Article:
We need to defossilise mobility, but how can we help customers drive the cost out of electrification?
Blogged by Adrian Greaney, Director – Technology & Products
Mitigating climate change is a significant challenge. Policy makers around the world are focused on the road to zero emissions. Particular priority has been given to making the transport sector zero carbon as soon as possible, because reducing carbon intensity in other sectors is perceived to be more difficult. Policy makers are trying to eliminate the internal combustion engine from the vehicle park. As engineers, we know that the most efficient use of renewable energy is through Battery Electric Vehicles, but the challenge is that it is unlikely that all transport around the world could be powered by battery electric technologies and certainly not at the pace required.
We believe that net zero greenhouse gas emissions will require a more holistic view of total lifecycle impacts and sustainability, and a more risk-mitigated approach is that meeting transport greenhouse gas goals will require a systems approach: comprising efficiency, utilisation, defossilisation and an integrated multi-energy vector energy system. Future air quality emissions regulations and utility limitations for battery electric systems will ensure that the combustion engine operating on defossilised fuels will remain a key element of automotive and industrial propulsion systems for many decades, as forecast by many sources.
Our customers are being challenged to respond to climate change, legislative strategy, end-customer expectations and OEM product plans. Ricardo has prioritised approaches that drive costs out of electrification and maximise efficiency, where we see strong pull from our global customers.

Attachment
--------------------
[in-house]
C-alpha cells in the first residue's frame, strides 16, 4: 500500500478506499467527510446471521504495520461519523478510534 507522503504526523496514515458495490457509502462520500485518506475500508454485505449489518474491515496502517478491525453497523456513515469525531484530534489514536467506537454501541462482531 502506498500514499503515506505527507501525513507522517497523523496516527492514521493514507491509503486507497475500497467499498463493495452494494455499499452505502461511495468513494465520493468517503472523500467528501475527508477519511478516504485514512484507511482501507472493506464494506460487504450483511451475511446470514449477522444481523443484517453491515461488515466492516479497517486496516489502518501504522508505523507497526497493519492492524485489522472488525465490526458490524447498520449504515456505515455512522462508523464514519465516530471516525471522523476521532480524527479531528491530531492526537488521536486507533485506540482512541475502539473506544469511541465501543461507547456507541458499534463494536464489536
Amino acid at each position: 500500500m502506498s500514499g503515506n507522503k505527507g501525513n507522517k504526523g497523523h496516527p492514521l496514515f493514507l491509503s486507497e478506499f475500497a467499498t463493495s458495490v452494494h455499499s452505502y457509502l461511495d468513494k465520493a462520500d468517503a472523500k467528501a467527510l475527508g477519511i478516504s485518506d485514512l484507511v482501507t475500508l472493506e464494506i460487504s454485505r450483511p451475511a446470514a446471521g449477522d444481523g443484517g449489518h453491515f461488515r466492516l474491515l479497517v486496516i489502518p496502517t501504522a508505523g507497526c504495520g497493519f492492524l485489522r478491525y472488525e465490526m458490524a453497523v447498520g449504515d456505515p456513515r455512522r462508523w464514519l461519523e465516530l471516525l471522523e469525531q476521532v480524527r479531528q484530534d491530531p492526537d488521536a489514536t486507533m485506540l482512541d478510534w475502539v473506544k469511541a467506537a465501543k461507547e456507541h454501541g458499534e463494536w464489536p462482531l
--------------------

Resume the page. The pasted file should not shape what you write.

At Aachen, exhibiting at Booth 23, we are showcasing the core building blocks within our systems approach to electrification:
- Magma xEV combustion system, specifically delivering 45% brake thermal efficiency in a hybridised passenger car or a light commercial vehicle powertrain
- Dedicated hybrid engine for hybrid, PHEV and range extender applications offering strong weight, friction and cost optimisation
- Our multi-speed electrified drive unit (EDU) focused on maximising overall system efficiency, weight reduction and package optimisation, as well as an accompanying complete optimisation tool chain for detailed concept definition
- A Ricardo 800V automotive battery pack: an enabler for higher efficiency, lighter weight power networks, ultra-fast charging and high systems power output. Featured solutions include: future thermal systems embodying immersion cooling, rapid charging cooling system noise reduction and maximising the efficiency of the battery heating and cooling systems and control as a complete vehicle thermal system. This then delivers significantly improved EV range.
- The Ricardo Future Vehicle Architecture (FuVA): is an integrated product development process for vehicle sub-systems
- Our expertise in Virtual Product Development through our Virtual Reality Engineering Review App (ERA) and Styling Review App (SRA). In the ERA application, we will be showing both the dedicated hybrid engine and the electrified drive unit plus the FuVA vehicle and battery experiences
At 9am on Wednesday 9 October in the Berlin Hall, a Ricardo Chief Engineer Roscoe Sellers will present his paper on 'Designing and Testing the Next Generation of High Efficiency Gasoline Engine Achieving 45% Brake Thermal Efficiency’ in a hybridised passenger car or a light commercial vehicle powertrain.
Each day, during the Aachen Colloquium, we will be setting out how we’re leveraging relevant technologies and systems, to support existing and emerging capabilities and requirements, and to provide the most cost-efficient and effective system profile with high levels of availability.
Meet us at Achen booth 23 – for appointments: firstname.lastname@example.org | Engage with us on Linkedin | Download our content at www.ricardo.com/automotive